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Can We Help Save Democracy by Requiring Voters to Pass a Test of Political Knowledge?

Economist Dambisa Moyo is right to worry about the dangers of political ignorance. But her proposed solution for the problem falls short.

In her new book, Edge of Chaos and in a recent op ed in the Guardian, prominent economist and political commentator Dambisa Moyo proposes a solution for the problem of political ignorance, which bedevils democracies around the world. She hopes it can help "save" democracy:

The election of Donald Trump and the Brexit referendum have together tested the limits of people's faith in democracy....

Elsewhere too the weaknesses of liberal democracies are becoming increasingly apparent: from falling voter participation rates and the unhealthy power of those funding political parties to the decline of political freedoms. This questioning of democracy is polarising politics and taking debate beyond healthy bounds. Efforts to delegitimise the electoral results are based on the premise that politicians lied and misled, leaving voters to choose on the basis of poor information or wrong information....

Ultimately, the ideal democracy is one in which as many citizens as possible vote, and the voters are armed with the most objective information....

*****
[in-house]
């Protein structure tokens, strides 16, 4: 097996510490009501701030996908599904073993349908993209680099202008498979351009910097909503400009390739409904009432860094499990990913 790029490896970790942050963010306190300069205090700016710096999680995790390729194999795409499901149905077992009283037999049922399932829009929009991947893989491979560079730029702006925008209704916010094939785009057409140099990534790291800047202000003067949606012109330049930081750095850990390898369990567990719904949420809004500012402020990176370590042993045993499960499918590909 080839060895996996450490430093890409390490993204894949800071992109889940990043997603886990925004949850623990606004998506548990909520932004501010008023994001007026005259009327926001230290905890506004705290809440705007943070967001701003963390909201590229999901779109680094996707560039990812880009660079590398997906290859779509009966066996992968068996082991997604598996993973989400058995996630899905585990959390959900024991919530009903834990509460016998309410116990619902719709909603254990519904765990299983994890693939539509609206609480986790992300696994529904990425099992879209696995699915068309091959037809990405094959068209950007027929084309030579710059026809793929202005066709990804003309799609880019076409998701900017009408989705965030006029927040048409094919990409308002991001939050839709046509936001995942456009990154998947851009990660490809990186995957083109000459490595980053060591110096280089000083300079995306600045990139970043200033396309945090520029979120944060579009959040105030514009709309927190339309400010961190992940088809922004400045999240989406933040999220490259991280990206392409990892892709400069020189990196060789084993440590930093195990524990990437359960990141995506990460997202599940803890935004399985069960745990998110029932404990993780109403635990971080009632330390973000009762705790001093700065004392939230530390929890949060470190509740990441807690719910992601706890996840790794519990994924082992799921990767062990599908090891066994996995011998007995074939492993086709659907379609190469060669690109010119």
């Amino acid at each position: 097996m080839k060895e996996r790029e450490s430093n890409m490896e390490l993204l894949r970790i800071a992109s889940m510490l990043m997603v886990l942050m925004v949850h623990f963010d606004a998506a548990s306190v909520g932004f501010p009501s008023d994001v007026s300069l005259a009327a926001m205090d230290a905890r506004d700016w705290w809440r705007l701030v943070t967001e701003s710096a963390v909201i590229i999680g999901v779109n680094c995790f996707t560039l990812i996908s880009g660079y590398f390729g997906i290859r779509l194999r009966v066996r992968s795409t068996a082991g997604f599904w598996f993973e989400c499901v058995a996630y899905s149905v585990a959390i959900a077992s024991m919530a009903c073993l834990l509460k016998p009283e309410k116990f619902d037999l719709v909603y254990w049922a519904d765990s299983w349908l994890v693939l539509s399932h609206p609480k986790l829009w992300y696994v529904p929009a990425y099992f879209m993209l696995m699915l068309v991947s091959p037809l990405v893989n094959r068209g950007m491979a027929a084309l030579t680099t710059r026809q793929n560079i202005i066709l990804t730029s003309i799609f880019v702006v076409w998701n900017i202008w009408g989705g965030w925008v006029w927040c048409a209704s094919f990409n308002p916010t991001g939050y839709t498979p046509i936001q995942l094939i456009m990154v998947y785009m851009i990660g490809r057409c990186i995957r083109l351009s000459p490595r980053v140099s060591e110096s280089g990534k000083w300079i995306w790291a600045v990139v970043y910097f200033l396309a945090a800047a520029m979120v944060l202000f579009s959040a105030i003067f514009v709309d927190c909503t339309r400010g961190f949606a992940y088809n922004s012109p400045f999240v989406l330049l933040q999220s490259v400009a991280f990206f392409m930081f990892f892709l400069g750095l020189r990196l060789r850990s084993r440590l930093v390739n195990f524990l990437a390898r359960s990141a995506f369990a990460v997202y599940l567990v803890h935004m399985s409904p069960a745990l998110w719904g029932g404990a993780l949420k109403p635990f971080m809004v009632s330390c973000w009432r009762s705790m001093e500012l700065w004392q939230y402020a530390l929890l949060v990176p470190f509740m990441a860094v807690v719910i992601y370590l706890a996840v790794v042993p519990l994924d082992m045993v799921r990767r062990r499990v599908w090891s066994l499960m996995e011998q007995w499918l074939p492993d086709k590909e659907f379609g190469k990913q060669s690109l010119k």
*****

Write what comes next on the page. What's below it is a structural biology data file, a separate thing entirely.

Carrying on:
In many democracies, including the US and UK, migrants are required to pass government-sanctioned civic tests in order to gain citizenship. So, in this vein, why not give all voters a test of their knowledge? This would ensure minimum standards that should lead to higher-quality decision-making by the electorate. The message this would send is that voting is not just a right, but one that has to be earned. Such testing would not only lead to a better-informed electorate, but also to voters who are more actively engaged.

Of course, such a system would be truly democratic only if everybody had a fair chance of casting their vote. It is vital that those with fewer life opportunities have their say, and we cannot have a system that is skewed against the worst educated, which would leave poorer people even more marginalised and unrepresented than they already are. To that end, the knowledge needed should be part of the core curriculum, with young people tested in their final year of secondary education. Governments could also organise tests for those over school age.

Moyo is absolutely right to worry about the dangers of political ignorance, which is a serious problem in democracies around the world, including both the US and the UK. She is also right to suggest that voter ignorance played a key role in both Brexit and Trump's victory in the 2016 election. It is good that she has joined the growing list of thinkers who are starting to take the problem of political ignorance seriously. Unfortunately, her proposed solution is not as compelling as her statement of the problem.

The idea of a test of voter knowledge is not a new one. Economist Bryan Caplan, a leading expert on political knowledge, proposed a "Voter Achievement Test" back in 2013 (though he would not deny the franchise to those who scored poorly, but instead reward those who score well with monetary prizes). Libertarian-leaning columnist David Harsanyi advocated a voter test in 2016. In his much-discussed book Against Democracy, Georgetown political philosopher Jason Brennan proposes a system of "epistocracy," which might, among other things, restrict the franchise to those who have adequate knowledge. I myself analyzed similary ideas in my book Democracy and Political Ignorance.